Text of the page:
Blockchain technology is a powerful tool that can help ease friction in cross-border payments. China is already exploring its use for verifying data authenticity and preventing and controlling credit risks for enterprises.
We see three key challenges for making payments to China for businesses around the world.
1. China does not adopt the Western Automated Clearing Houses (ACH) standard for direct deposit payments.
Such payments can only be made via the China National Advanced Payment System (CNAPS) rails, funnelled through one of the few licensed Payment Service Providers (PSPs) in China.
2. Lack of Chinese language may lead to communication error.
Global companies must provide payment instruction files written in simplified Chinese to work with China-based PSPs.
3. China has stringent anti-money laundering laws, which give it a Basel AML Index rating of 6.70 out of 8.49.
As a result of these laws, however, the process of sending and receiving money in China is complicated. To send money out of China, you need to engage a Chinese bank. The bank will require extensive documentation to verify why you are sending funds outside China.
You can only receive up to CNY 10,000 in China. Anything over this limit will be closely monitored.
The State Administration of Foreign Exchange also limits the number of overseas ATM withdrawals to CNY 100,000 per person per year. Should you make withdrawals exceeding this annual cap, your overseas withdrawals could be suspended for the rest of the year.
5. Thunes’ capabilities in China
Strong local preferences for fast digital payments mean that any businesses looking to enter the Chinese market should integrate this into their go-to-market strategy.
Since entering the market in 2019, Thunes has gone from strength to strength in China, one of the most important high-growth markets in the company’s global expansion plan.
Leveraging Thunes’ interoperable infrastructure across various payment platforms can help millions of consumers and businesses in China with cross-border payment capabilities, ranging from collection (pay-in) to payout and virtual accounts.
- Wide coverage, including bank accounts, e-wallets and cash pick-up points
- Competitive pricing
- Low failure rate, especially in the high-growth and emerging markets
In China, Thunes partners with:
- Traditional banks
- Digital money operators
- The creator economy
- B2B/B2C trading platforms
- Leading marketplaces
Alipay and WeChat Pay – known as Weixin Pay in China – are the largest mobile money apps in China, accounting for over 90% of China’s mobile payments.
Following a partnership with Alipay+, merchants in Europe that work with Thunes can serve online consumers from Asian markets and accept Alipay mobile wallet payments during checkout. At the same time, consumers can use their mobile wallets to pay in-store purchases in Europe, using a dedicated Point-of-Sale mobile application that supports QR-code payments. Thunes has also launched payouts to Weixin’s one billion+ users, opening up a myriad of international payments use cases for Chinese expats and migrant workers. This move also gives businesses fast and easy access to the Chinese market.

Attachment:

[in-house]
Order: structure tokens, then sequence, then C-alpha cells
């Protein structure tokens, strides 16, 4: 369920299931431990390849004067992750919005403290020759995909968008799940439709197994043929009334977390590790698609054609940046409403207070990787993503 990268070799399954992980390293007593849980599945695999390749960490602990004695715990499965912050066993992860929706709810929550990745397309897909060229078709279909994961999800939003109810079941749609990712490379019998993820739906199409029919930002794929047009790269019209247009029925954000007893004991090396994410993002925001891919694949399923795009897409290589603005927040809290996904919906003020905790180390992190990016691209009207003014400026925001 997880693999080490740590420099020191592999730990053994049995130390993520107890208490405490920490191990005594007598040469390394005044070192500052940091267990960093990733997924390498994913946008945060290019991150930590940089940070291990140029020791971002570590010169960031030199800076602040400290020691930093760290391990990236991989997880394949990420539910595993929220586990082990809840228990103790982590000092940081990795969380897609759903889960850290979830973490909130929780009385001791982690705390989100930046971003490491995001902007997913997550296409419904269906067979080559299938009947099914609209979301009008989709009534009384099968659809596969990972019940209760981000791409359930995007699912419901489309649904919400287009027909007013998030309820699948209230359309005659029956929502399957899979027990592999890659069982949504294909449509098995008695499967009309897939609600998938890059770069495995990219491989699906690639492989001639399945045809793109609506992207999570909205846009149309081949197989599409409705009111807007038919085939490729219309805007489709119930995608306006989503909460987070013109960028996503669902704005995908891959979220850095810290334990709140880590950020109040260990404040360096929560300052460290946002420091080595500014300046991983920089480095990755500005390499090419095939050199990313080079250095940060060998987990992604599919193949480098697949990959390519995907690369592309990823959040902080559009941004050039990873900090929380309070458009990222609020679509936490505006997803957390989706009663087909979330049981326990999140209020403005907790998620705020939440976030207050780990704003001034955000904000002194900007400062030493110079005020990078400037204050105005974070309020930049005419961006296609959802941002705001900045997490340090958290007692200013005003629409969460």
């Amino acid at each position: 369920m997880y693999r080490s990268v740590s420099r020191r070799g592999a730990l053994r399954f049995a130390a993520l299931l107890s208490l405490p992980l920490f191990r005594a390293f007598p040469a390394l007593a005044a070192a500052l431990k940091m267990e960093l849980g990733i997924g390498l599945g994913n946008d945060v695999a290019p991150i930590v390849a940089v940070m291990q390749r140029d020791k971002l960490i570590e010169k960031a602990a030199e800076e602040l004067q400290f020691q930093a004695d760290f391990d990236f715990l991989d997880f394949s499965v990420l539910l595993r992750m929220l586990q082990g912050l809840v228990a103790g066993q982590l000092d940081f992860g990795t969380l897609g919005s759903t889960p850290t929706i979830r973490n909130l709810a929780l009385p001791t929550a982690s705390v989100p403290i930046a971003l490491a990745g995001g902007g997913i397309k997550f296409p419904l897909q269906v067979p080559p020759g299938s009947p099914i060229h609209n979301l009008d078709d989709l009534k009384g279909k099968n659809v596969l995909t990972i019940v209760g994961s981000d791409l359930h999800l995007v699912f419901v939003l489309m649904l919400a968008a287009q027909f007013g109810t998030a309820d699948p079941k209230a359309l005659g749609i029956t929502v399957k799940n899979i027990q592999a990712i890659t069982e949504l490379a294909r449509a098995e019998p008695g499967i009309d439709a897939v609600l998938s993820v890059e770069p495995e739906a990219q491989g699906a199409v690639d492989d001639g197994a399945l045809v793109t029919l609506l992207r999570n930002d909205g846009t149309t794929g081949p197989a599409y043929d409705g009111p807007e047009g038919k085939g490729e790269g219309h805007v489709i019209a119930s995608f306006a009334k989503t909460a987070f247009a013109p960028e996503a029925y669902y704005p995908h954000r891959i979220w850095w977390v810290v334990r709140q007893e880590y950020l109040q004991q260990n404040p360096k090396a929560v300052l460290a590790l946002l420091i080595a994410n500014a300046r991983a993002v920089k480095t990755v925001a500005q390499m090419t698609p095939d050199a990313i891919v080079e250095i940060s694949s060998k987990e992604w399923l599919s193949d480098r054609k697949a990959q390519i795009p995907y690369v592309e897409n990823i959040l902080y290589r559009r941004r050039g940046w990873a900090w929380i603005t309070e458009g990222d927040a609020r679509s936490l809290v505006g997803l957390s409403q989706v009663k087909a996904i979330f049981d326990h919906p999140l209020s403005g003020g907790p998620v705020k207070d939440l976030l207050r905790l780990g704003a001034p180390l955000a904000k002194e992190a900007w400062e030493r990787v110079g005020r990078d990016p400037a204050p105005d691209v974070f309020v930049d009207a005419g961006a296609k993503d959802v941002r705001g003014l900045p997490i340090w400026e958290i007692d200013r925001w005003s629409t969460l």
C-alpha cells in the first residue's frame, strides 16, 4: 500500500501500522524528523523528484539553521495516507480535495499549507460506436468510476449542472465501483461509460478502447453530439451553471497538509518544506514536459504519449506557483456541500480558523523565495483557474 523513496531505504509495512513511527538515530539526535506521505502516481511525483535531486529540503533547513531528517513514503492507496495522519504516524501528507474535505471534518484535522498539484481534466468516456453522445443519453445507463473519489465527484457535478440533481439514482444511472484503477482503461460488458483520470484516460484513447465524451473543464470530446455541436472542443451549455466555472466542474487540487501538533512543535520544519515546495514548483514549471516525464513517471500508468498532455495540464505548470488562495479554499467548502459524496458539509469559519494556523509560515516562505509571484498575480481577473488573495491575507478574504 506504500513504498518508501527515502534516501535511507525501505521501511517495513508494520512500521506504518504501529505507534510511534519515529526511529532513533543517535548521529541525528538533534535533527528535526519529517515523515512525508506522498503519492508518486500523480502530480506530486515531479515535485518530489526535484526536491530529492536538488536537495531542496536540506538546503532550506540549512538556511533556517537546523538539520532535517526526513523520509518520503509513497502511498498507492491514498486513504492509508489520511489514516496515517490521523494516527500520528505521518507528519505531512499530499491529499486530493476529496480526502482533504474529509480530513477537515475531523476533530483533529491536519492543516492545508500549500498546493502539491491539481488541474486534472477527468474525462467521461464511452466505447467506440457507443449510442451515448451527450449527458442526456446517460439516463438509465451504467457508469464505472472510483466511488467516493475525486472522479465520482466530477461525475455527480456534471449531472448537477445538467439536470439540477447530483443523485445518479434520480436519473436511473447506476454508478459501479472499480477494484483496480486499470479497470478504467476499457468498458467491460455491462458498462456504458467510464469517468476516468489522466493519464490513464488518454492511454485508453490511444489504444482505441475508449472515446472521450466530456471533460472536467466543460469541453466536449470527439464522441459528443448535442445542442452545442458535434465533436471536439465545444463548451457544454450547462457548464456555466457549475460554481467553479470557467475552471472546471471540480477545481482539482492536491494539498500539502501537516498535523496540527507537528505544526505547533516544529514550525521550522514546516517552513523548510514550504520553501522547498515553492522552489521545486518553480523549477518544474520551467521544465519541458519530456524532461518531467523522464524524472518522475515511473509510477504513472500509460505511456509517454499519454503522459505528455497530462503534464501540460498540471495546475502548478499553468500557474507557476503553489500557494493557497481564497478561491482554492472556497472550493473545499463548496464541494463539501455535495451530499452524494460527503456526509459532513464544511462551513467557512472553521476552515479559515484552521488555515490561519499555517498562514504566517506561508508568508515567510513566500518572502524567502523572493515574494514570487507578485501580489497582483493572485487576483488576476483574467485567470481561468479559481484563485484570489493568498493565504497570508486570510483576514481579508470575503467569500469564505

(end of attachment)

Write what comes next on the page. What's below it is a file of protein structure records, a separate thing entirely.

Thunes also partners with Alipay in Southeast Asia and Africa, enabling payout to Alipay-owned e-wallets (Alipay+) in these regions.
Thunes’ virtual account service enables cross-border merchants (sellers) to collect payment from overseas without needing to establish a local entity.
- Since creating a virtual account only needs a few seconds, it simplifies the approval process and reduces the complexity and time required to create an overseas physical bank account.
- Besides, operating and maintenance costs of a virtual account are significantly lower than physical bank accounts.
- With virtual accounts, merchants can collect and hold local currency while withdrawing in their preferred currency. In the meantime the customer experience is optimised as they can pay in the local currency.
- Virtual accounts provide transparent FX costs in advance, so merchants will have more control over FX transactions cost and risk when handling cross-border transactions.
Our team in China
A dedicated and experienced team on the ground in China provides commercial and technical support to local customers. In 2022, Thunes accelerated the pace of expansion, nearly doubling the company’s headcount in Greater China.
Power your business in China
Get in touch with us to discover the potential payments and growth opportunities for your business in China today.